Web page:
Name: Aussiedraco ‭(‬Australian Dragon‭)‬.
Phonetic: Oz-zee-dray-ko.
Named By: Alexander W.A.‭ ‬Kellner,‭ ‬Taissa Rodrigues and Fabiana R.‭ ‬Costa‭ ‬-‭ ‬2011.
Classification: Chordata,‭ ‬Reptilia,‭ ‬Pterosauria,‭ ‬Pterodactyloidea,‭ ‬Ornithocheiroidea.
Species: A.‭ ‬molnari‭ (‬type‭)‬.
Diet: Piscivore.
Size: Uncertain because of incomplete skull material.
Known locations: Australia,‭ ‬Queensland‭ ‬-‭ ‬Toolebuc Formation.
Time period: Albian of the Cretaceous.
Fossil representation: Partial mandibular symphysis‭ (‬front of the lower jaw‭)‬.

       Unfortunately not only are pterosaur fossils rare in Australia they are usually very fragmentary‭; ‬such is the case for Aussiedraco.‭ ‬The type specimen had been known for over thirty years before it was granted the name Aussiedraco and represents the front piece of the lower jaw.‭ ‬The jaw itself was thin like you would expect in a pterosaur,‭ ‬something that would decrease water resistance as the jaw was swept through the water.‭ ‬In cross section the jaw has a triangular shape that would have strengthened it against forces pushing down on the upper surface,‭ ‬such as the pressure of the water resistance as the lower jaw entered and moved through the water.‭ ‬Both of these are important features as pterosaurs like Aussiedraco are thought to have caught prey while still flying.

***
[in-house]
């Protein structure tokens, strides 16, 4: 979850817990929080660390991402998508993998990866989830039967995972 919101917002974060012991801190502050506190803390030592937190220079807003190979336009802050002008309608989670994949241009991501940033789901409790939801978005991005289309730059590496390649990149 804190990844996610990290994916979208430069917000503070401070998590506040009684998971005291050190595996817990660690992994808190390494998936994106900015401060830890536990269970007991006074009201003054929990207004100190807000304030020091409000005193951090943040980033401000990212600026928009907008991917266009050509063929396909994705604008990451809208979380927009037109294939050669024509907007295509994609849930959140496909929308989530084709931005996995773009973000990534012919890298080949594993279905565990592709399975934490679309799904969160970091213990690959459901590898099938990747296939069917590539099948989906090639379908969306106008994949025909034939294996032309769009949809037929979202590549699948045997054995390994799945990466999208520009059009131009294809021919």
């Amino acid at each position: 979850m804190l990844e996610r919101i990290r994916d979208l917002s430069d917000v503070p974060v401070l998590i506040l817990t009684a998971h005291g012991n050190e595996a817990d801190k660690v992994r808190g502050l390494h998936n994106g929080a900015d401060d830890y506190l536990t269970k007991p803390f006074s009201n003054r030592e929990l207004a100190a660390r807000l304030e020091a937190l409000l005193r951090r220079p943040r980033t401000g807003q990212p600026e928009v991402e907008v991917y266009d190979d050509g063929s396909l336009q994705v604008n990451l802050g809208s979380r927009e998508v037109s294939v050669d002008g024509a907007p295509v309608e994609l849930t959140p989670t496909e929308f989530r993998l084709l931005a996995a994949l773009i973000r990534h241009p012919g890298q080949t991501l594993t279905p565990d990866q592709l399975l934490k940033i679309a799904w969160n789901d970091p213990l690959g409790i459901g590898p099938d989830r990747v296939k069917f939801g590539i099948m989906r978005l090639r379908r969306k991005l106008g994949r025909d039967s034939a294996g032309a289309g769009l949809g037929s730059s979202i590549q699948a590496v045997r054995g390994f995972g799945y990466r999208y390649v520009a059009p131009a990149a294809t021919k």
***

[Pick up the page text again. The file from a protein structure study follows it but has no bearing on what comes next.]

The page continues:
The lower jaw had a minimum of five pairs of teeth with the teeth nearer the front angled to point forwards away from the mouth rather than up into the maxilla of the upper jaw.‭ ‬This characteristic is commonly seen in the ornitocheirid group of pterosaurs which were piscivorous fish eaters,‭ ‬and serves to increase the chance of prey capture as Aussiedraco skimmed its beak through the water.‭


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